Dental plaque — the stuff that your hygienist is always scraping off your teeth — holds a treasure trove of your DNA and, if not cleaned off occasionally, will build up and remain on your teeth long after you are gone. This is why dental calculus, or plaque, is a rich source of ancient DNA in the archaeological record and has been used to answer many biological and anthropological questions about Neanderthal diet and behavior and patterns of ancient human migration.
So, when researchers were looking to understand the oral microbiome of our closest relative — chimpanzees — they turned to this record of biological information.
The study, led by Arizona State University genetic researchers Andrew Ozga and Regents Professor Anne Stone, found that there are core differences between chimpanzee and human oral bacteria. Surprisingly, no other research projects have focused on great ape oral ecosystems using dental calculus. Therefore, analyses of the results could only be compared against existing modern and prehistoric human samples.
From this first-of-its-kind investigation, researchers were able to assemble a full genome of a common pathogenic bacteria, P. gingivalis, from a single chimpanzee, and they found it is not too different from ones found in humans. Results also indicate that though there are many differences between chimpanzee and human oral bacteria, it is not clear if the differences are a result of diet, geography, host genomes or other unknown factors.
The paper, which was co-authored by ASU primatologist Associate Professor Ian Gilby, was published in Nature Scientific Reports and conducted in ASU’s ancient DNA lab, directed by Stone. Stone and Gilby are both research affiliates with the Institute of Human Origins and faculty in the School of Human Evolution and Social Change. Stone is also an associate director of the Center for Evolution and Medicine. Ozga is a former postdoctoral researcher with the ASU Center for Evolution and Medicine, now at Nova Southeastern University.
“Since we can’t go sticking our hands into the mouths of wild chimpanzees to sample oral bacteria, we thought it might be possible to use dental calculus recovered from chimpanzees at Gombe," said Ozga.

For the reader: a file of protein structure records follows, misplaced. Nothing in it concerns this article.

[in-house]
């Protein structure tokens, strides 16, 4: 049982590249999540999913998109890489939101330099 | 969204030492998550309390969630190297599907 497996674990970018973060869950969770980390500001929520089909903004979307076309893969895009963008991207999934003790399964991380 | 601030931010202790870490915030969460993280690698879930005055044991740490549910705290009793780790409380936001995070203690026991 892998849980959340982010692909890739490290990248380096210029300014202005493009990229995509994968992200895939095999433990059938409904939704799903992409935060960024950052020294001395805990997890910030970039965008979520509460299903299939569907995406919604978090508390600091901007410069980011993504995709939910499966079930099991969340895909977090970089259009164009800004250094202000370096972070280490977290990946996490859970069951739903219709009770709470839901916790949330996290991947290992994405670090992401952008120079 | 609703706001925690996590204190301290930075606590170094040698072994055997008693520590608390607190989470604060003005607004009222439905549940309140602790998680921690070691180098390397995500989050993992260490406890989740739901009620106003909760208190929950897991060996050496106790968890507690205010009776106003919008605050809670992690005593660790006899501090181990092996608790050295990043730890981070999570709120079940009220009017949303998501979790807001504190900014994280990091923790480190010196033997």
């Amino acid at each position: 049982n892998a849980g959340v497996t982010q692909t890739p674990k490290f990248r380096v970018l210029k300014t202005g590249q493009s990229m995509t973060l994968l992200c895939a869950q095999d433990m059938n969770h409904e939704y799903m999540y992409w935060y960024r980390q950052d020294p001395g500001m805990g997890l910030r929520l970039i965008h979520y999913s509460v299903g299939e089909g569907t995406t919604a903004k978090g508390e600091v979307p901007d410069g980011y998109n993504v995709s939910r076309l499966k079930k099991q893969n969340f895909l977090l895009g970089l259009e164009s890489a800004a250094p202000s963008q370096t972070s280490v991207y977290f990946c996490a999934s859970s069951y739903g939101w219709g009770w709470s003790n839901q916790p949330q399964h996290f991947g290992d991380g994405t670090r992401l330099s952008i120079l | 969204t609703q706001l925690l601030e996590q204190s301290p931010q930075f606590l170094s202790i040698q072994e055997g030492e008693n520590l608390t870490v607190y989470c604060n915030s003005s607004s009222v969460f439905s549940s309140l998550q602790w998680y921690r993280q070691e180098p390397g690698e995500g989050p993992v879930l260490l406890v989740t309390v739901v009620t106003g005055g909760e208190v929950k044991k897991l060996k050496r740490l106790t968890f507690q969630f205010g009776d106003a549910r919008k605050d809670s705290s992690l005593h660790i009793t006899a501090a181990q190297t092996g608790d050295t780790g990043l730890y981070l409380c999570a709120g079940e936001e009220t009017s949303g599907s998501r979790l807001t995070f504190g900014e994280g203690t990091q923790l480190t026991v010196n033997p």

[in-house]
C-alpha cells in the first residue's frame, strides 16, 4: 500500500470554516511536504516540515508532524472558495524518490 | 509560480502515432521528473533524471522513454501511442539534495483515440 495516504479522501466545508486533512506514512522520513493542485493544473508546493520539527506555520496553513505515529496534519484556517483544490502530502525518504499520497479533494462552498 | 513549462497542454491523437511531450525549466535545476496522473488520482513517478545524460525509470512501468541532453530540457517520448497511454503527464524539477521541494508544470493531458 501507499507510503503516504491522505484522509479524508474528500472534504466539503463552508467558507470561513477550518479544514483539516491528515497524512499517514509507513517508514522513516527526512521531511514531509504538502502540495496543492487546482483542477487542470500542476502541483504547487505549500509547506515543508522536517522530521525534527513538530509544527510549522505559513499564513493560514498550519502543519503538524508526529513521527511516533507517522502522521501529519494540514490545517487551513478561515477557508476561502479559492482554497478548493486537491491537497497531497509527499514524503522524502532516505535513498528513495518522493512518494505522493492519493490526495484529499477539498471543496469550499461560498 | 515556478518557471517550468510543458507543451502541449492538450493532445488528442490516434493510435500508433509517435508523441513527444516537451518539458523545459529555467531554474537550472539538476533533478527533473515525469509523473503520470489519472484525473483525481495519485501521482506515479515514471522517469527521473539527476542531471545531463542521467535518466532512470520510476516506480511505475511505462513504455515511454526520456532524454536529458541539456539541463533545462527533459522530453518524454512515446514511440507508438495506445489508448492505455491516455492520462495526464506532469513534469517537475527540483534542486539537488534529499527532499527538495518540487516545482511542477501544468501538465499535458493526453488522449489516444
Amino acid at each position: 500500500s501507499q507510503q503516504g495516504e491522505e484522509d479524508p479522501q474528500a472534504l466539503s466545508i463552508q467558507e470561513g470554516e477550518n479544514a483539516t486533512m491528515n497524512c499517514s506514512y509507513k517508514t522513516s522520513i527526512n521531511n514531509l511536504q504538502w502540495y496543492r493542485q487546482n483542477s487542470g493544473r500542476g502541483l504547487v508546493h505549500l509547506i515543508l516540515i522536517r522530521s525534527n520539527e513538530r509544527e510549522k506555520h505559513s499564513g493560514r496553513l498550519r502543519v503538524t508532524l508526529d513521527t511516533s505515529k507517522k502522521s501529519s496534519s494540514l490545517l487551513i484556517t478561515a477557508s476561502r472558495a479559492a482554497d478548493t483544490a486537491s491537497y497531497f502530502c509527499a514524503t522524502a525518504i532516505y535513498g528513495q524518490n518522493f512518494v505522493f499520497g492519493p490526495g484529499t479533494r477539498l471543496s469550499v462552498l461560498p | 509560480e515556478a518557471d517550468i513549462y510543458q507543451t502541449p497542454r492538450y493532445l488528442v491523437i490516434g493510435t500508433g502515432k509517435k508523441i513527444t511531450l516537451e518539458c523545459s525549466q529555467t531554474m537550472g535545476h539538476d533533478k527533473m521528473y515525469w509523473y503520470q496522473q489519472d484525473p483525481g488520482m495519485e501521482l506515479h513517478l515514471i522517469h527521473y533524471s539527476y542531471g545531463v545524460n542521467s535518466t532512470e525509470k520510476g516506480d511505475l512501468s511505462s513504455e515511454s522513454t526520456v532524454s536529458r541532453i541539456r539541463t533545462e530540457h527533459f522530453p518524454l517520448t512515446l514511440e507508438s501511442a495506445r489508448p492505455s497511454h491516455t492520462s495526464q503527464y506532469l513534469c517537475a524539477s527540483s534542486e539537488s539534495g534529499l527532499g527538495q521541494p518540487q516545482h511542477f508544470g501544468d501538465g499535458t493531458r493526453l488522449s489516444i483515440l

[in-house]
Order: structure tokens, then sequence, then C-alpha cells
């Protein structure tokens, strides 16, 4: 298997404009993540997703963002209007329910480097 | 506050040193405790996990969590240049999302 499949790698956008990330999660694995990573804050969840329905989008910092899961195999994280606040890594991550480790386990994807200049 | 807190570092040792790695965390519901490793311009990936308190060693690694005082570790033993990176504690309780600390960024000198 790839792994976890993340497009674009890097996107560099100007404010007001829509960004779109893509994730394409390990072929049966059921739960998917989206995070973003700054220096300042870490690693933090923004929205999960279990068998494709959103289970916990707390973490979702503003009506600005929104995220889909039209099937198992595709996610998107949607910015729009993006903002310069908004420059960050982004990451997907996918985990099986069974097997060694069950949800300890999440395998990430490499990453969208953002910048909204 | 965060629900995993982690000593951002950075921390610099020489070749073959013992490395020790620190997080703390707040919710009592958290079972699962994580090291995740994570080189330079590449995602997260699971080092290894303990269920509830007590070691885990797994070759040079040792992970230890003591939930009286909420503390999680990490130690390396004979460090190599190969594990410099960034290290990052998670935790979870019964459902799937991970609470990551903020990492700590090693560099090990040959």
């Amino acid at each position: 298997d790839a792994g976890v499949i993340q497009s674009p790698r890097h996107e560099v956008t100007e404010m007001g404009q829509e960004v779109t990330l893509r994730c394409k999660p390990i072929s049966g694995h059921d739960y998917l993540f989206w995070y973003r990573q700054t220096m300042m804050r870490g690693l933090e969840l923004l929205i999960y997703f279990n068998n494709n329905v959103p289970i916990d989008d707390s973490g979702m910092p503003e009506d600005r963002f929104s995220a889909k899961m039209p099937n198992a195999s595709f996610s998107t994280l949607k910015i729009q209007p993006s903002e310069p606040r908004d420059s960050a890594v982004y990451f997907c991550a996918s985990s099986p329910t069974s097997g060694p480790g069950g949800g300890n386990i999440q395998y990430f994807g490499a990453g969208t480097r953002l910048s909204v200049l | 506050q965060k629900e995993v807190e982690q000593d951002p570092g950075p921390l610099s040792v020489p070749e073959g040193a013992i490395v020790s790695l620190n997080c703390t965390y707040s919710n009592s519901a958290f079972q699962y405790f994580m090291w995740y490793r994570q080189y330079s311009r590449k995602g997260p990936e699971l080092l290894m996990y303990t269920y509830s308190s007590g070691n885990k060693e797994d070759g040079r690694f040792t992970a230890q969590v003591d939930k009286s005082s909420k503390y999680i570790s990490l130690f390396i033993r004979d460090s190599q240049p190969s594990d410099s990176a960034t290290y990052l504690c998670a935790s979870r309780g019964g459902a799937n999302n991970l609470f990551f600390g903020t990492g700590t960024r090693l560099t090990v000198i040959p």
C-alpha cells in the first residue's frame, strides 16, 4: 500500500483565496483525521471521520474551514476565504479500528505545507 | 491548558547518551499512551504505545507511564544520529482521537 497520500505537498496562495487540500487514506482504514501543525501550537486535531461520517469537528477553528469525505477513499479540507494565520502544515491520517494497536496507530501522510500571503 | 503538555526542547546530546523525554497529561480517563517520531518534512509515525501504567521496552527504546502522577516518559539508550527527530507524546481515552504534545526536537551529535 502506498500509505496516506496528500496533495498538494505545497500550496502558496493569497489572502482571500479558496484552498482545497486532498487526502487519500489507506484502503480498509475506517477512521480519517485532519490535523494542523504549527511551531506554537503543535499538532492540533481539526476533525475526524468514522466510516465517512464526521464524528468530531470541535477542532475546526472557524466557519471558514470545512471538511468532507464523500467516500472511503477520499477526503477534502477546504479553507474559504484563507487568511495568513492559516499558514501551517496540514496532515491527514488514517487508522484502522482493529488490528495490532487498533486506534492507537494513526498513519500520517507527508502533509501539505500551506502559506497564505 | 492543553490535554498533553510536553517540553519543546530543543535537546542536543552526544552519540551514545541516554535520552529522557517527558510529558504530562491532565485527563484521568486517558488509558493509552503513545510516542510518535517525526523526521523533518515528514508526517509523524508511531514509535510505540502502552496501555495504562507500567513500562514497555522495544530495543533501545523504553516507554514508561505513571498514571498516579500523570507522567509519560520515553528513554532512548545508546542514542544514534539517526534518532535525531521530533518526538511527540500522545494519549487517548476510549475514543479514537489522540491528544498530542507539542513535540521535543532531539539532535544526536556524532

Gombe National Park, Tanzania, is the site of Jane Goodall’s long-term research on wild chimpanzees. The skeletal remains of chimpanzees have been retained since the 1960s, which is the source of the dental calculus in the study. Gilby is convener of the Gombe Chimpanzee Research Consortium and has worked in Gombe for more than 20 years.
Using ancient DNA laboratory methods, researchers examined dental calculus samples from 19 Gombe chimpanzees and used two sets of comparative data from prehistoric, historic and modern humans, plus Neanderthal calculus.
In addition to the comparative chimpanzee-human microbiome results, researchers wanted to see if the dental calculus preserves genetic material from plants or animals indicative of dietary habits. The Gombe chimpanzees have been observed for more than 50 years, and their diet is well documented. The results of this screening were not definitive, though some dietary DNA was evidenced in two samples.
“Due to the very nature of ancient and degraded historic DNA, we hesitate to conclude that the few DNA sequences we detected originated from the host’s diet,” said Stone.
This study does reveal an important new branch of study for the understanding of health and disease in human’s closest evolutionary cousin. Future research will investigate both wild and captive chimpanzees to see if there are differences between human and chimpanzee groups across different geographic regions and subspecies.
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